Approaching Mystery: Timekeeping

Approaching Mystery: Timekeeping July 20, 2017
Some of the most interesting writing happening today exists in the liminal space between genres—micro-memoir, prose poem, lyrical essay. Poet and essayist Joanna Penn Cooper recently taught an online course based on the potential these “in-between” genres have to explore mystery–one of our favorite topics at Sick Pilgrim. The course was called “Approaching Mystery: Writing Vignettes about Mystery and the Unexplained,” and we liked the idea so much that we’ve partnered with Joanna to offer a new feature on Sick Pilgrim in which we post vignettes that dwell on the mystery of the everyday, that hang in an unresolved (and unresolvable) space of wonder and unknowability. Today we’re introducing the series with a vignette by Carla Myers, generated in the pilot course Joanna and her students just completed. Joanna will be offering the “Approaching Mystery” online course again in the fall. Stay tuned to Sick Pilgrim for more information, and be sure to follow Joanna’s website,

Foucault's Pendulum
Foucault’s Pendulum


My plastic surgeon used the word pendulous today and I almost vomited in my mouth. Pendulous seems to be the go-to word when describing breasts that have the temerity to present themselves as a body part past their date of expiration. Pendulous. Pen-du-lous. Even saying the word drops my voice into a low manly register. Descend from the sunshine of the feminine and pretty into where the dark things are hidden.

He also used pendulous’ antonym, perky. We all know perky breasts are young, but they are also cheerful, spunky–but in reality, quite compliant- have a British accent, and are always the heroine in a predictable costume drama. They have taut smiles but look beautiful when entertaining the gentlemen by playing the piano-forte.

The idea of a pendulous breast as an actual timepiece is pretty accurate though. They’re a grandmother clock; breasts, swinging back and forth, back and forth as a woman moves through life, measuring time using her sagging body. Mine don’t make a creaky, tick-tock sound, but they have been malfunctioning and do need to be replaced. But apparently not replaced with a copy of the loud-mouthed, ranting grannies who live there now. Instead, their less disagreeable granddaughters are moving in. I’m sure they will be happy to fetch everyone tea.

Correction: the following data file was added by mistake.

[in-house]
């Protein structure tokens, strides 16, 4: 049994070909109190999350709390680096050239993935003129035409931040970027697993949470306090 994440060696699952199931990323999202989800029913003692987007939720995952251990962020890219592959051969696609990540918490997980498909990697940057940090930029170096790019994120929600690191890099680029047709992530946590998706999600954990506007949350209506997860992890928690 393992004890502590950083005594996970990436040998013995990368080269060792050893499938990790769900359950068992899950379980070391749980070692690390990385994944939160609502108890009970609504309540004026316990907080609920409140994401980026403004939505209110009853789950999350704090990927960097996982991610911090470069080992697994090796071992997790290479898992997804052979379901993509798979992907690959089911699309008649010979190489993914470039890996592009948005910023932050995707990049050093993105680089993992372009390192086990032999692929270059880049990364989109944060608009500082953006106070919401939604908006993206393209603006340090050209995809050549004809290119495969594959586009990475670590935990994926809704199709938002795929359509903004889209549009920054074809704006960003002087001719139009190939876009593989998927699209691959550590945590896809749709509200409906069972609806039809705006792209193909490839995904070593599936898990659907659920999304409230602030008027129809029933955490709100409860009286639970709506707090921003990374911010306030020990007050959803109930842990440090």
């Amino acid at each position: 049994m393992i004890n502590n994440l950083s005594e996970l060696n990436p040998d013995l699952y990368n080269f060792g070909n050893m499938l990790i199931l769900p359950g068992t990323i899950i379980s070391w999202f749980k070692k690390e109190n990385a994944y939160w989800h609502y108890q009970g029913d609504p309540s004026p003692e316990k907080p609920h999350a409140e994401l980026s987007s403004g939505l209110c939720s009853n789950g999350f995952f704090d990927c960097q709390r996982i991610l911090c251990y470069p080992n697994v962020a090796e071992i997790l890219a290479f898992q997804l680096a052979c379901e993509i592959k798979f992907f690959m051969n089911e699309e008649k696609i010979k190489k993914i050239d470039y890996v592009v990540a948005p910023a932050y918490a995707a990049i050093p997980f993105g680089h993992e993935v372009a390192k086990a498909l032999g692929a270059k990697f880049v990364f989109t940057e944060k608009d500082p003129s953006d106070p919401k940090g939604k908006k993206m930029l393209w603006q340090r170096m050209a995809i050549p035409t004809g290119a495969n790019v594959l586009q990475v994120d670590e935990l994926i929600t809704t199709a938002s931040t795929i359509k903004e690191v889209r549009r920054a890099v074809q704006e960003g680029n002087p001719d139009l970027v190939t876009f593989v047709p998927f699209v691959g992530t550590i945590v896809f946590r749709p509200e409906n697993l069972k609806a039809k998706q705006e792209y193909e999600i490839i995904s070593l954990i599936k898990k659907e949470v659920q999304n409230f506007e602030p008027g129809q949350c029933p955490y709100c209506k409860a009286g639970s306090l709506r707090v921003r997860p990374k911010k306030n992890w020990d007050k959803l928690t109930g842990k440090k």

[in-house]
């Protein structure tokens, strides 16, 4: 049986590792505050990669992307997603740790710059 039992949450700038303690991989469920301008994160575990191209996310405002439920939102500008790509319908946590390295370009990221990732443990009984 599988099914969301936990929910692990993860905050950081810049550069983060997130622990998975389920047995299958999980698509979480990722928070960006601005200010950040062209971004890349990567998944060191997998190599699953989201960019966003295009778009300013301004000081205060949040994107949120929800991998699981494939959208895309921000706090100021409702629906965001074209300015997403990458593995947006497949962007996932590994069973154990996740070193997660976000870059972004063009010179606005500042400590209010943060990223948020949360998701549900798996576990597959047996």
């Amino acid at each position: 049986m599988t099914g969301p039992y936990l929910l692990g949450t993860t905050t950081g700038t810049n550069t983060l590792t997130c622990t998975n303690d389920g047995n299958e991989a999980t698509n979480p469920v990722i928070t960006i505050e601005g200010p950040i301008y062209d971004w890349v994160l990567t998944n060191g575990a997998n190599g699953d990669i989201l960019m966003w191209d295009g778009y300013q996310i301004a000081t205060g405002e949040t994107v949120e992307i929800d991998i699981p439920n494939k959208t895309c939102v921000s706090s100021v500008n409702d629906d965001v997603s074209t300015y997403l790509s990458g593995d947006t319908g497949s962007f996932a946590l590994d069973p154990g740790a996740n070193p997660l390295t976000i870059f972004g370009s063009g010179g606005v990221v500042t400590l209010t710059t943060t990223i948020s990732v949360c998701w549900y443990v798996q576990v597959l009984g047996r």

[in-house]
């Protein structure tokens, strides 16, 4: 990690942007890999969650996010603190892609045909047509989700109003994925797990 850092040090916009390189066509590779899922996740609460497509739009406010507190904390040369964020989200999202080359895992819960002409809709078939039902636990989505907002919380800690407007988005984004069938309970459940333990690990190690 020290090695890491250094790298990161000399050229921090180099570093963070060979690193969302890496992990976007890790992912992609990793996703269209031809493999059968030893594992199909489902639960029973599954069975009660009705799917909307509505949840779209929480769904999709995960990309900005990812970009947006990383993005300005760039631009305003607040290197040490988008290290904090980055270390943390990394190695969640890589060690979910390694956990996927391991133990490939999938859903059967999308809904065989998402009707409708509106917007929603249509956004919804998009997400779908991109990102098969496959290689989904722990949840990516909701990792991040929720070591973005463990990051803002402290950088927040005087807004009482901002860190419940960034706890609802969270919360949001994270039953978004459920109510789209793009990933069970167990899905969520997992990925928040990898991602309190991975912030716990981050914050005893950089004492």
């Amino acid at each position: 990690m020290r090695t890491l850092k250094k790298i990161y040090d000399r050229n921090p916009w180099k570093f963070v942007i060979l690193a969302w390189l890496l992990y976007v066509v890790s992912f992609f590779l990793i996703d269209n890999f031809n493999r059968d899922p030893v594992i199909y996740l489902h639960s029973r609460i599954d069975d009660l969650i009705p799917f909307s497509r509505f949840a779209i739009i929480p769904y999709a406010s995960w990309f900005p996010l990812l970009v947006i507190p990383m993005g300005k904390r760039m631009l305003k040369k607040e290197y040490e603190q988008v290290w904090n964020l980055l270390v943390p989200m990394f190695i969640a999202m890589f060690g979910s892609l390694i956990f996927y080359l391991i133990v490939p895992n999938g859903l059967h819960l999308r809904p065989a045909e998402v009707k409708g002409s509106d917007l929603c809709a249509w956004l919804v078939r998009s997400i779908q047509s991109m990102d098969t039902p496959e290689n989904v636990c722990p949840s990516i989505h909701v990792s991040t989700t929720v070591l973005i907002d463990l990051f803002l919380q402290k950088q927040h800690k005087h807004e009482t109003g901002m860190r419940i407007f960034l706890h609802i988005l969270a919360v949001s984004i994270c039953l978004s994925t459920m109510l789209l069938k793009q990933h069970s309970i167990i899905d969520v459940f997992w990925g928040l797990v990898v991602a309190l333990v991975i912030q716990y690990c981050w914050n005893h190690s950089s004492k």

When I was a flat-chested child, my grandmother and I would often walk to the Franklin Institute. It’s an old science museum in Philadelphia. When you walk up the almost two-hundred-year-old white marble stairs to the entrance, you can see the semi-circle smile marks left by the millions of feet before you.

I wanted to see the same two things each time we went. As soon as I got in the building, I would toss my sweater, coat, boots and backpack, on my grandmother as she effortlessly balanced her own her purse, shopping bag, coat and hat. Then, I would immediately dart off to the giant heart. It was made of red plaster and painted with bulging blue and purple veins. It was as big as a house and made a constant rumbling thump-thump sound. I would get in line with the other children, pretend to be a red blood cell, run along arteries, and jump through ventricles. Sometimes it was so packed with children we couldn’t move and just stood in clots, inching forward in the humid red-glowing semi-darkness until we could escape through the superior vena cava.

Then it was on to my absolute favorite, the Foucault pendulum. I remember it was placed rather unceremoniously in a wide, square, stairwell near the first-floor bathroom. At least the two-hundred or so pound ball at the end of the pendulum was on the first floor. It was attached to a skinny bridge-suspension cable that connected the shiny solid metal ball to the ceiling, four stories above. It was swinging back and forth with the calm steadiness that only something that heavy with its own importance could muster. On the floor was a compass made of elaborately inlayed marble of every conceivable color, in the middle of the compass was a glorious painting of the globe, and in a perfect circle around the globe stood a line of what looked like tall metal pawns. I would hold my breath as the ball would cut closer and closer to the little soldiers. Five second solid whoosh, still standing. Five second solid whoosh, still standing. And then at last, Whoosh 5-4-3-2-1, the little man was hit and deliciously knocked on his side.

Someone gives that thing a push, from north to south, first thing every morning, and it slices back and forth in that same, predictable, straight line all day. The universe however, a demented toddler who won’t be ignored, gleefully spins the earth like a dinged-up top and the earth obediently circles around the pendulum. You think you know how to stay away from that casually swinging guillotine, but one day you glance up as it bears down on you and realize you have been moving toward it, taking your turn, as the pendulum carelessly chops off one head every twenty minutes.

Carla Myers is trying to slow down and see the details of her life instead of running around her house like a demented chicken, pecking at invisible stuff. With an undergraduate degree in sculpture and a J.D. from Dickinson Law School, she followed the most logical path to becoming a writer. Her family is her heart.



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